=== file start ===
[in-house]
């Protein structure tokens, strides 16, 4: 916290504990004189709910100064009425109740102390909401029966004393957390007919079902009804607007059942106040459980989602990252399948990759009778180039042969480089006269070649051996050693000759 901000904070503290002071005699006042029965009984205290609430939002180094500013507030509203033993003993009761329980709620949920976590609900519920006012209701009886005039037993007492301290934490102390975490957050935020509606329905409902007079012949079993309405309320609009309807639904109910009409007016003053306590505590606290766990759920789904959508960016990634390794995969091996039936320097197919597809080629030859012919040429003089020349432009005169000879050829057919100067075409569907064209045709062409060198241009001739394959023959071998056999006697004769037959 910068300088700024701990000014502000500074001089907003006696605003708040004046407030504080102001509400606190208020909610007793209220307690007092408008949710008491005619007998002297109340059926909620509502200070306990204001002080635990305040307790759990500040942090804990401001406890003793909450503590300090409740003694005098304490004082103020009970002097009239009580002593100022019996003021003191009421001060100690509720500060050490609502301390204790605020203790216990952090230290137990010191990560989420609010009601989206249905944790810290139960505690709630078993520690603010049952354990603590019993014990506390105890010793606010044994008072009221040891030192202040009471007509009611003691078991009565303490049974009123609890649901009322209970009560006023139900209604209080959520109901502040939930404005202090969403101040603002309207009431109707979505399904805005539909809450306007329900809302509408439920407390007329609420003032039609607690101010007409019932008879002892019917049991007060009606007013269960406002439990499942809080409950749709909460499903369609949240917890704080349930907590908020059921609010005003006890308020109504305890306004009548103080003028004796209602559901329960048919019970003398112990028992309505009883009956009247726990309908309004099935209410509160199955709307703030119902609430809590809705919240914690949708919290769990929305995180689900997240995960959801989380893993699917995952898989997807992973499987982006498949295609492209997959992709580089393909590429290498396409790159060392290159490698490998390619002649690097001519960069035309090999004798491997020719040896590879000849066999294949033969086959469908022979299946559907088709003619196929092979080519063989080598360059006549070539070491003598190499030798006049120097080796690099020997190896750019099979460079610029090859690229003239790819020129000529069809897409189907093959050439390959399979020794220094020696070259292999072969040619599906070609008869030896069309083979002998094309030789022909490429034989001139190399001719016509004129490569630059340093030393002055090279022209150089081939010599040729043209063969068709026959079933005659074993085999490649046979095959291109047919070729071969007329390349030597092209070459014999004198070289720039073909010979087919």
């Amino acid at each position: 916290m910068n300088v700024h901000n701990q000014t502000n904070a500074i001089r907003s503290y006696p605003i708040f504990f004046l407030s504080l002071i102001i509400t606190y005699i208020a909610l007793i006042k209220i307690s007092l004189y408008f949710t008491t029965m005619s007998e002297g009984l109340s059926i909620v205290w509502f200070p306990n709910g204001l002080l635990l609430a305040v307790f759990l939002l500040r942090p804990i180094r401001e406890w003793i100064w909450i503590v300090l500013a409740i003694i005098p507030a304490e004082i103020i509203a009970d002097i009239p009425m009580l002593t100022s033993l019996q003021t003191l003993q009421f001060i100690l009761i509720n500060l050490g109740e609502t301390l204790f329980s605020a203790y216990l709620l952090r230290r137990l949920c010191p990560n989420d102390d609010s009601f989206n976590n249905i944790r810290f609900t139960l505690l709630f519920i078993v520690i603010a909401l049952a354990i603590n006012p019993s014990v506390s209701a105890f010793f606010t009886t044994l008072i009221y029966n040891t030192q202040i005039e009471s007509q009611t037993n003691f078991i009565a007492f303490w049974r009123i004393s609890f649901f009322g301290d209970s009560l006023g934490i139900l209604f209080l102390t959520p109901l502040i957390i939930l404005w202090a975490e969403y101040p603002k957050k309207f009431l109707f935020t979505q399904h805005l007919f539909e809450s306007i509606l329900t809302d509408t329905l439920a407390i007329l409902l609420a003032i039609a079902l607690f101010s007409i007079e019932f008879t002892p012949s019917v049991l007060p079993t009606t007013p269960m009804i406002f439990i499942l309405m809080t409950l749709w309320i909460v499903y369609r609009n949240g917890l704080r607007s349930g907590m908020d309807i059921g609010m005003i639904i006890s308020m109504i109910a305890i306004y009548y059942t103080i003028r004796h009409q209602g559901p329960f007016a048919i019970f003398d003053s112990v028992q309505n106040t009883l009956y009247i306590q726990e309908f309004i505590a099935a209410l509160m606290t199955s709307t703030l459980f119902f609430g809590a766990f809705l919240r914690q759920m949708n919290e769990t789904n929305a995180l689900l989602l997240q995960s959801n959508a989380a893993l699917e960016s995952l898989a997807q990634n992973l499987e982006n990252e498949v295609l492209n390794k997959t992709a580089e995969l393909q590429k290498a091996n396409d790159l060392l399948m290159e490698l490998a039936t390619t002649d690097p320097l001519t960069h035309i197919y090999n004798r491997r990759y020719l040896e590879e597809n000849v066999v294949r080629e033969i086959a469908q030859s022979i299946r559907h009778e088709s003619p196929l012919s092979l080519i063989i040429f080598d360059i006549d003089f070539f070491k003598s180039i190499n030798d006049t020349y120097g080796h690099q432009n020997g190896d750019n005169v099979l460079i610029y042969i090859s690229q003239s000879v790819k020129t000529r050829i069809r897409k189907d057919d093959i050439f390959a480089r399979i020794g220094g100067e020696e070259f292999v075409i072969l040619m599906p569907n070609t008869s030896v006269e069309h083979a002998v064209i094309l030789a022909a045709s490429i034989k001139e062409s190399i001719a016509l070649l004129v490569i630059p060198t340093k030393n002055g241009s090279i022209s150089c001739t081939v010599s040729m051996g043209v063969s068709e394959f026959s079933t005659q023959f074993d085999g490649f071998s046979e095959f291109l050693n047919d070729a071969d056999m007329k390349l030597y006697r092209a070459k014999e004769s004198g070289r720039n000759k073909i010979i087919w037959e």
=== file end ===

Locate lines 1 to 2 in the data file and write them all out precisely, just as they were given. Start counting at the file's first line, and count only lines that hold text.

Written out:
[in-house]
């Protein structure tokens, strides 16, 4: 916290504990004189709910100064009425109740102390909401029966004393957390007919079902009804607007059942106040459980989602990252399948990759009778180039042969480089006269070649051996050693000759 901000904070503290002071005699006042029965009984205290609430939002180094500013507030509203033993003993009761329980709620949920976590609900519920006012209701009886005039037993007492301290934490102390975490957050935020509606329905409902007079012949079993309405309320609009309807639904109910009409007016003053306590505590606290766990759920789904959508960016990634390794995969091996039936320097197919597809080629030859012919040429003089020349432009005169000879050829057919100067075409569907064209045709062409060198241009001739394959023959071998056999006697004769037959 910068300088700024701990000014502000500074001089907003006696605003708040004046407030504080102001509400606190208020909610007793209220307690007092408008949710008491005619007998002297109340059926909620509502200070306990204001002080635990305040307790759990500040942090804990401001406890003793909450503590300090409740003694005098304490004082103020009970002097009239009580002593100022019996003021003191009421001060100690509720500060050490609502301390204790605020203790216990952090230290137990010191990560989420609010009601989206249905944790810290139960505690709630078993520690603010049952354990603590019993014990506390105890010793606010044994008072009221040891030192202040009471007509009611003691078991009565303490049974009123609890649901009322209970009560006023139900209604209080959520109901502040939930404005202090969403101040603002309207009431109707979505399904805005539909809450306007329900809302509408439920407390007329609420003032039609607690101010007409019932008879002892019917049991007060009606007013269960406002439990499942809080409950749709909460499903369609949240917890704080349930907590908020059921609010005003006890308020109504305890306004009548103080003028004796209602559901329960048919019970003398112990028992309505009883009956009247726990309908309004099935209410509160199955709307703030119902609430809590809705919240914690949708919290769990929305995180689900997240995960959801989380893993699917995952898989997807992973499987982006498949295609492209997959992709580089393909590429290498396409790159060392290159490698490998390619002649690097001519960069035309090999004798491997020719040896590879000849066999294949033969086959469908022979299946559907088709003619196929092979080519063989080598360059006549070539070491003598190499030798006049120097080796690099020997190896750019099979460079610029090859690229003239790819020129000529069809897409189907093959050439390959399979020794220094020696070259292999072969040619599906070609008869030896069309083979002998094309030789022909490429034989001139190399001719016509004129490569630059340093030393002055090279022209150089081939010599040729043209063969068709026959079933005659074993085999490649046979095959291109047919070729071969007329390349030597092209070459014999004198070289720039073909010979087919």